Speaking in sync: Addressing the chronic decline of the Indonesian language in Australia

The number of Australian students participating in Indonesian-language programs has hit a historic low, and many Australian researchers have voiced concern that this trend could have an adverse effect on the broader bilateral ties.

Kate Newsome

Kate Newsome

The Jakarta Post


Grade 8 students from the Macarthur Anglican School in rural New South Wales, Australia learn to use Bahasa Indonesia, in this file photo taken on Aug. 24, 2022, in a simulation held as part of an joint educational program dubbed “Indonesia Goes to School”.(KJRI Sydney/-)

February 3, 2023

JAKARTA – Australia has an Indonesian language problem; or rather, the lack of it. The number of Australian students participating in Indonesian-language programs has hit a historic low, and many Australian researchers have voiced concern that this trend could have an adverse effect on the broader bilateral ties.

“Why have the numbers dropped? I think that there’s a multitude of reasons,” said Australian Ambassador to Indonesia Penny Williams in response to a question on the perceived decline in engagement in Indonesian education programs.

“There’s competition [from the popularity of other languages] and some countries are also much more aggressive in the market in terms of really pushing and funding those sorts of [learning] opportunities,” Williams said during a discussion on Wednesday.

“Universities for a long time would have said, ‘Just give us more money’, [but] I don’t think that’s the answer. You have to build the demand for it.”

Despite being geographically close neighbors, Indonesians and Australians still regularly face cultural barriers, including in language. Language is not only essential for Australians wishing to strengthen their relationship with Indonesia, but Indonesian proficiency can also impact those of Indonesian descent living in Australia, according to a 2021 anecdotal study.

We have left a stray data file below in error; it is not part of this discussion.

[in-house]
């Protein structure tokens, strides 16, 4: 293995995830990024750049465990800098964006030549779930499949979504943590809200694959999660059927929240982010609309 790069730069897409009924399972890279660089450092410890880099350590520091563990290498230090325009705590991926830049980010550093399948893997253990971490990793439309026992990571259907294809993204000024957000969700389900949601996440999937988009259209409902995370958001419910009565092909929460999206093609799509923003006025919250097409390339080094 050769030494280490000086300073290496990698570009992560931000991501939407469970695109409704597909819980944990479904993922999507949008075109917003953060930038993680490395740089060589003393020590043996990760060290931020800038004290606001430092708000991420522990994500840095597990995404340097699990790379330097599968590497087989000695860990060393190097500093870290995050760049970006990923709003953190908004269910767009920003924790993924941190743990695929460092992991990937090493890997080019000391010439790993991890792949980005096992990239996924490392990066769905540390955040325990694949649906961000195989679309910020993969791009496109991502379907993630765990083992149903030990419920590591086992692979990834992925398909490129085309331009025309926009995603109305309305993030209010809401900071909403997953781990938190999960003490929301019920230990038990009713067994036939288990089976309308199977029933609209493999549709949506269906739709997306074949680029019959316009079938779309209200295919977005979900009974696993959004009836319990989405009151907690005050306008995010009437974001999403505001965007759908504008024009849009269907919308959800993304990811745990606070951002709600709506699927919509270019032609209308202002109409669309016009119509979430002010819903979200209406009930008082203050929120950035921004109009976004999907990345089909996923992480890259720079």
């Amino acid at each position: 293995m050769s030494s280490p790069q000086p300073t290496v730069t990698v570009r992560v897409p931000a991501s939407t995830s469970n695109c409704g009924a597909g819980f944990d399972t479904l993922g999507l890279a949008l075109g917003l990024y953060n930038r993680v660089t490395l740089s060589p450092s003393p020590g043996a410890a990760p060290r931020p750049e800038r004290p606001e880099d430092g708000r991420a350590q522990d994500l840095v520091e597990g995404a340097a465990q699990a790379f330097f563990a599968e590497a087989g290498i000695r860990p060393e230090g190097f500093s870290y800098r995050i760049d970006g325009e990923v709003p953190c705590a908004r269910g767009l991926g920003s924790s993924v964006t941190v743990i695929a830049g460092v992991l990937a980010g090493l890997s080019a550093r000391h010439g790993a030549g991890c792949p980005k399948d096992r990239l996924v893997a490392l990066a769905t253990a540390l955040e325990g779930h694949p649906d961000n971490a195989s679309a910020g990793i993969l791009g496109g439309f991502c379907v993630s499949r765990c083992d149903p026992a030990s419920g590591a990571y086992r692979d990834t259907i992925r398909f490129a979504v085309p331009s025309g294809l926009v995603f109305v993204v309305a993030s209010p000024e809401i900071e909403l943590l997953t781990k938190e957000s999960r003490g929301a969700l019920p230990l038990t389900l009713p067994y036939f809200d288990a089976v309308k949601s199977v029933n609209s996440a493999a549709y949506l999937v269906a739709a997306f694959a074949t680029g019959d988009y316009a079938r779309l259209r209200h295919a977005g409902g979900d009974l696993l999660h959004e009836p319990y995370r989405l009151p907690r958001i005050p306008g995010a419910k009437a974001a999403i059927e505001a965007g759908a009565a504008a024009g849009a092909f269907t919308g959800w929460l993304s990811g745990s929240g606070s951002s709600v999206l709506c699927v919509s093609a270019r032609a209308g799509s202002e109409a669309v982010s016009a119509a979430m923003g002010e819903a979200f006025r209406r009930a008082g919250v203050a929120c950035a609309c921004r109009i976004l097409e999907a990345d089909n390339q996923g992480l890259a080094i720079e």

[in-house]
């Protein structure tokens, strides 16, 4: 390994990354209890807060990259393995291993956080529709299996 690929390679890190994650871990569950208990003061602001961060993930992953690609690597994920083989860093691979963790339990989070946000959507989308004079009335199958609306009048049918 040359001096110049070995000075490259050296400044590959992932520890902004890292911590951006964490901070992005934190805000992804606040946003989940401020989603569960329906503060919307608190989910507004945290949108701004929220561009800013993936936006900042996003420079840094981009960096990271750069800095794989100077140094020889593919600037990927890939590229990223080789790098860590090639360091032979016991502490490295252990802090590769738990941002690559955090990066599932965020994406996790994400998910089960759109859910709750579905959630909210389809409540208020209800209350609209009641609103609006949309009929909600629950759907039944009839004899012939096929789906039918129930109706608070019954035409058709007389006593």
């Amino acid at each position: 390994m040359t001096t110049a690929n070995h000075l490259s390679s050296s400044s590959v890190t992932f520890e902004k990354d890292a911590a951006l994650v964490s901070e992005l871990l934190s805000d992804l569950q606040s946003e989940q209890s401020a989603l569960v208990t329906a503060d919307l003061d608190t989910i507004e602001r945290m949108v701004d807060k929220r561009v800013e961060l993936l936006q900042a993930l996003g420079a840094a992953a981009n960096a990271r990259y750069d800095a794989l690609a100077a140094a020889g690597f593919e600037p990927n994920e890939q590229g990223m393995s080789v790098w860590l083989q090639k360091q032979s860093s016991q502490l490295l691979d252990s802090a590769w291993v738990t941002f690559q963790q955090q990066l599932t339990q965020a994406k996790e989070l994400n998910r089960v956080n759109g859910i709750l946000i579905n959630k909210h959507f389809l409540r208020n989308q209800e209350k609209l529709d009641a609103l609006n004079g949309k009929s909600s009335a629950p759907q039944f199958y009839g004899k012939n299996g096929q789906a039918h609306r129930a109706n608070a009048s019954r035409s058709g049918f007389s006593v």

The Lowy Institute, which has surveyed Australians on their views about Indonesia for 15 years, has stated that their answers in regular polling continue to demonstrate a lack of knowledge about their largest neighbor.

Language as vehicle

Rationalizing that Indonesia is one of Australia’s most strategically significant neighbors, critics are calling for immediate remedial action.

“When we talk about language education, it is not merely about teaching structure or grammar of the language. It is a lot more than that,” said Billy Nathan Setiawan, a PhD candidate in Applied Linguistics at the University of South Australia.

“Indonesian language education can be a medium to help understand the worldviews of the country, the people, the values and the beliefs that will help Australia understand Indonesia better,” he told The Jakarta Post on Tuesday.

Dewi Fortuna Anwar, a cofounder of the Foreign Policy Community of Indonesia (FPCI) and research professor at the National Research and Innovation Agency (BRIN), supported the need for this kind of education as a part of Australia’s efforts to strengthen its relationship with Indonesia.

“Australia looks to Indonesia, to ASEAN, to integrate into this regional architecture [of Southeast Asia],” said the Australia-educated scholar on Wednesday.

“Language is a vehicle, a tool.”

The University of South Australia previously reported that the number of Australian high school students taking Indonesian fell by an average of 10,000 each year throughout the 2000s.